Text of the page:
Bilateral positive airway pressure is commonly abbreviated as BPAP. Many people use the term “BiPAP,” but this is a trademark owned by a specific manufacturer. Whether you call the machines BPAP or BiPAP, they are a helpful alternative to regular continuous positive airway pressure machines or CPAP machines. In Minnesota, BiPAP machines and other BPAP models are now available.
BPAP machines are necessary when the person using the machine needs extra help with actually breathing. These machines use two different pressures for the inhale and exhale cycles, and these pressures are designed to make it easier for the person using the BPAP machine to get as much air as possible. Conditions like chronic obstructive pulmonary disease and asthma mess with how easy it is to inhale and exhale by constricting the airways in the body. This can render the regular pressure from a CPAP machine rather ineffective as the air coming in will meet more resistance from the lungs.
When someone has one of these conditions, CPAP might not be enough. This is where BiPAP and BPAP come in. This version of CPAP forces the air in with more pressure so that the lungs do not block part of the airflow, and it also reduces the pressure during the exhale portion of the cycle to make it easier for the person to exhale. When the person is awake, he or she can control how much force is needed to inhale or exhale, but when the person is asleep, that control goes away, and breathing becomes the fully automatic process that it is supposed to be. Unfortunately, that means that the added constriction in the lungs can affect how well the person breathes.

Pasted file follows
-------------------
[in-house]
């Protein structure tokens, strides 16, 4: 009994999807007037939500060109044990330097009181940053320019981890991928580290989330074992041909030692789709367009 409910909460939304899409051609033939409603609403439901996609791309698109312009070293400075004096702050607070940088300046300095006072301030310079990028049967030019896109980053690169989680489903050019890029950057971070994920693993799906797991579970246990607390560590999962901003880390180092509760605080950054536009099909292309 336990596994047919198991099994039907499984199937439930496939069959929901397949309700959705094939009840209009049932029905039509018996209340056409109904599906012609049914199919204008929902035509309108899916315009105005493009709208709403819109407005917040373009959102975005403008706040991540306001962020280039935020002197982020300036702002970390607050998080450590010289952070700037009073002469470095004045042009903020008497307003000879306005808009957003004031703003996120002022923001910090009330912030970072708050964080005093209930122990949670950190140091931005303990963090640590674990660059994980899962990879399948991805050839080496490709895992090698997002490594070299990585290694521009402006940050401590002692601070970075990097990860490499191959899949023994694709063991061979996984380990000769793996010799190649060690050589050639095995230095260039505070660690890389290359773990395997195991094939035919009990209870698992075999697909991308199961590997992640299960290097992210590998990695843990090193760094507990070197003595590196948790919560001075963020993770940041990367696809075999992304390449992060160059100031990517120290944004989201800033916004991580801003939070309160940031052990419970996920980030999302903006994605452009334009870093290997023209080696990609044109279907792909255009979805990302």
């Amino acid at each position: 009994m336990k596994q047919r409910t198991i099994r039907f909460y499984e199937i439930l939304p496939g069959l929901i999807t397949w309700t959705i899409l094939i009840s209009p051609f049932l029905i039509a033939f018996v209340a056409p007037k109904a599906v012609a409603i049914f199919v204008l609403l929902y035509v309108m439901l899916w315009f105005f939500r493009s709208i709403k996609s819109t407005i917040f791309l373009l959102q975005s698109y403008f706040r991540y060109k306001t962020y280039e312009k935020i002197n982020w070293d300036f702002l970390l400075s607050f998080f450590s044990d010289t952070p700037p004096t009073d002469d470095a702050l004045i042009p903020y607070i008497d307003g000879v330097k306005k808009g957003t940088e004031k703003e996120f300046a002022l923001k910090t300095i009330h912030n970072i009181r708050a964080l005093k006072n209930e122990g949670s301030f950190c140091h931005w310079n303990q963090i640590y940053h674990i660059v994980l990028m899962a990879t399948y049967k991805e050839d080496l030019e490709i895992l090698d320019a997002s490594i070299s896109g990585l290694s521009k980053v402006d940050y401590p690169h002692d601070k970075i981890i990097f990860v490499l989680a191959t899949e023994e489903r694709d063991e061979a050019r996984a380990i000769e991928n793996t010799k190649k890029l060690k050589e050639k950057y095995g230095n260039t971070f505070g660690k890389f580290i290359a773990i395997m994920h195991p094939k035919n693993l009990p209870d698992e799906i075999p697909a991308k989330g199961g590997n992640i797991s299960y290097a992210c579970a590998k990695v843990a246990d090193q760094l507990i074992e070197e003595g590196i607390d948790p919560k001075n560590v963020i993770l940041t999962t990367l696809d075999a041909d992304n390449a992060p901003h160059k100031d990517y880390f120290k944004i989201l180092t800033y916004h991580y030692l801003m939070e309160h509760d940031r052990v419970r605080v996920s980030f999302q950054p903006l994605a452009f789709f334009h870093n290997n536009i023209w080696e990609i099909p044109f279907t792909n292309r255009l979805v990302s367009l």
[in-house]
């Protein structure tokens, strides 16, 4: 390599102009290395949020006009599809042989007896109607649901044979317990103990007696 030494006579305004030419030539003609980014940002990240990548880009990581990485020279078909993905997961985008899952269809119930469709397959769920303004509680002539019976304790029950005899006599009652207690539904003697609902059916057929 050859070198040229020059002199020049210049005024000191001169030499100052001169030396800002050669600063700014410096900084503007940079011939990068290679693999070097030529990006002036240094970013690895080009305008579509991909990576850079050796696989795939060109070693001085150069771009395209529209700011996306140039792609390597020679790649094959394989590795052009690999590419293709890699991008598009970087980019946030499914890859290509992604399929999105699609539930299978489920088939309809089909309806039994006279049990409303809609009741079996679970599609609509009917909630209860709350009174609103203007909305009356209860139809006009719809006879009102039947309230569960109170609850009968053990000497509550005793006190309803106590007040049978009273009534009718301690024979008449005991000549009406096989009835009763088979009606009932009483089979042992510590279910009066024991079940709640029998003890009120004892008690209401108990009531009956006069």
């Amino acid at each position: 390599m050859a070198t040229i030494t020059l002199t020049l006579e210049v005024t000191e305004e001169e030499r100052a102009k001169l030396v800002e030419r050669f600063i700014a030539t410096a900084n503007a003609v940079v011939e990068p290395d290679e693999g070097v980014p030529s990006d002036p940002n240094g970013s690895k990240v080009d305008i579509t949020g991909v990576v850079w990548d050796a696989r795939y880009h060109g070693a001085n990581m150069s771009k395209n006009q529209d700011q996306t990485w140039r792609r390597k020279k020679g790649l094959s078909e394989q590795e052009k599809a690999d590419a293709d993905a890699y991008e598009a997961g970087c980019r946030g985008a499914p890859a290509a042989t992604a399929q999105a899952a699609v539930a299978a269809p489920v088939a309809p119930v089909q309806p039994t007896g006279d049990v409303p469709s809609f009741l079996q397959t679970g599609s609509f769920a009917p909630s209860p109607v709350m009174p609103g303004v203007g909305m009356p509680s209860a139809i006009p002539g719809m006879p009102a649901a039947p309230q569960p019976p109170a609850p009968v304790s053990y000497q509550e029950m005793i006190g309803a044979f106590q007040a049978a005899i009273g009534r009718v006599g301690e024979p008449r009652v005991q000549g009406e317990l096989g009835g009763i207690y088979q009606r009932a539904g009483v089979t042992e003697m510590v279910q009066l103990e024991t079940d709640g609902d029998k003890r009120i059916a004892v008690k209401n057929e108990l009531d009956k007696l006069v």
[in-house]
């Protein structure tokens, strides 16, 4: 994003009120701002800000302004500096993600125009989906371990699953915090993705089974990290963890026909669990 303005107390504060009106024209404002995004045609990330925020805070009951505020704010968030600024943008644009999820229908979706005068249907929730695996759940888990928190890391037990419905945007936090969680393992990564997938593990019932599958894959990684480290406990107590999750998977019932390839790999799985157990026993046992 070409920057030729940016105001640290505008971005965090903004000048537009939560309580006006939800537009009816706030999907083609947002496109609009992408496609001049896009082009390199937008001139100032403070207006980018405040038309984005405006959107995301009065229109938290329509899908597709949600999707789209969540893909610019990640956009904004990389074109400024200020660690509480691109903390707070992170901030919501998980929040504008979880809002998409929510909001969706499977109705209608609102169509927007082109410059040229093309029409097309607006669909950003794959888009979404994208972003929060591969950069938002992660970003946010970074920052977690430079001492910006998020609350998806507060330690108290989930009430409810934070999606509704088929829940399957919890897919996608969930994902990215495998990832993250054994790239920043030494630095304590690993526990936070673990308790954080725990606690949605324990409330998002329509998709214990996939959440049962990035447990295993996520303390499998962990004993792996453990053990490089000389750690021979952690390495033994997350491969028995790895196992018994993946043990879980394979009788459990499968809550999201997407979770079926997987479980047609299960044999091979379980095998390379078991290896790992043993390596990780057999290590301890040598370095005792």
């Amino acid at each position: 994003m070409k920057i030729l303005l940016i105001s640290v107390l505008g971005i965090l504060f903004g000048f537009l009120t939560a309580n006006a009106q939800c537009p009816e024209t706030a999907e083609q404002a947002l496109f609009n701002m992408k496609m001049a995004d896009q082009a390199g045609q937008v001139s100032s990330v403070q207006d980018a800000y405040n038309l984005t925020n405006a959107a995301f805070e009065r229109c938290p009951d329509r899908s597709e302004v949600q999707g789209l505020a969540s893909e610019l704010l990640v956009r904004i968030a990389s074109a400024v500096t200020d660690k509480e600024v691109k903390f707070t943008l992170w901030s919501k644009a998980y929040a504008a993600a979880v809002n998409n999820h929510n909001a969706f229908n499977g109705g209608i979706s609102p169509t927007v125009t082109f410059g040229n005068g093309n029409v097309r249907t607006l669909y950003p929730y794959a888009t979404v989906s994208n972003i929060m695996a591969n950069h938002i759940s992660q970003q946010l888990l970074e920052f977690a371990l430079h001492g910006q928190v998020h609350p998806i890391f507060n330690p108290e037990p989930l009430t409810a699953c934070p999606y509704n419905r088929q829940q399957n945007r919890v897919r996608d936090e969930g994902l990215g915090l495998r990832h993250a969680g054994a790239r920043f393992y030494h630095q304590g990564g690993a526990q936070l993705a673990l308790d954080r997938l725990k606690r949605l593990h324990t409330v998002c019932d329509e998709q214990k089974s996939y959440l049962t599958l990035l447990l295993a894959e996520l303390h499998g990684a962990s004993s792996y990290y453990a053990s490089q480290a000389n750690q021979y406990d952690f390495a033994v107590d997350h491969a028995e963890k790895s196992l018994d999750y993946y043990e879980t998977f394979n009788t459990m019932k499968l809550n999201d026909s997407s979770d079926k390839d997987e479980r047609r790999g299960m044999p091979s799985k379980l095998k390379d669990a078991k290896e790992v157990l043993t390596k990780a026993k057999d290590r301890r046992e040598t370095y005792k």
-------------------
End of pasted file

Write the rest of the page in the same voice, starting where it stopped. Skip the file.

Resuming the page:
Look at it this way: All BPAP machines are CPAP, but not all CPAP machines are BPAP. CPAP does not have this alternating pressure, so people with pulmonary obstructions or reduced volume might not get the full benefit of the continuous pressure from a CPAP machine. In Minnesota BiPAP machines and other BPAP machine models provide that extra push the person needs to force air into the lungs.
In Minnesota, BiPAP machines still require the use of a mask. The overall setup does not really change, so people looking at getting BPAP or BiPAP machines in Minnesota will still have to look at how well the mask fits, if it irritates the person’s skin, if it has a good seal, and so on. The only real difference is in the pressure. The motor in the machine might make enough noise to affect sleeping, just as regular CPAP machines can be noisy, so patients using the machines might want to investigate methods for reducing the impact of the noise, such as hiding the machine in a closet and using a long tube to reach the bed.
If a patient is using BiPAP or BPAP and feels uncomfortable, even when the machine is set correctly, the patient needs to notify his or her doctor immediately. While the problem could be with the machine setup itself, it is possible that there are other health issues affecting this, and it is better to eliminate those before the patient worries too much about it. The doctor can see if the recommended pressure itself is wrong, too.
Patients should also contact the manufacturer if they are not sure that they are using the machines correctly. There can be mild discomfort in even the best systems — the patient might not like masks, and so on — but it should not stop the person from sleeping or cause pain. These machines are meant to help, not make things worse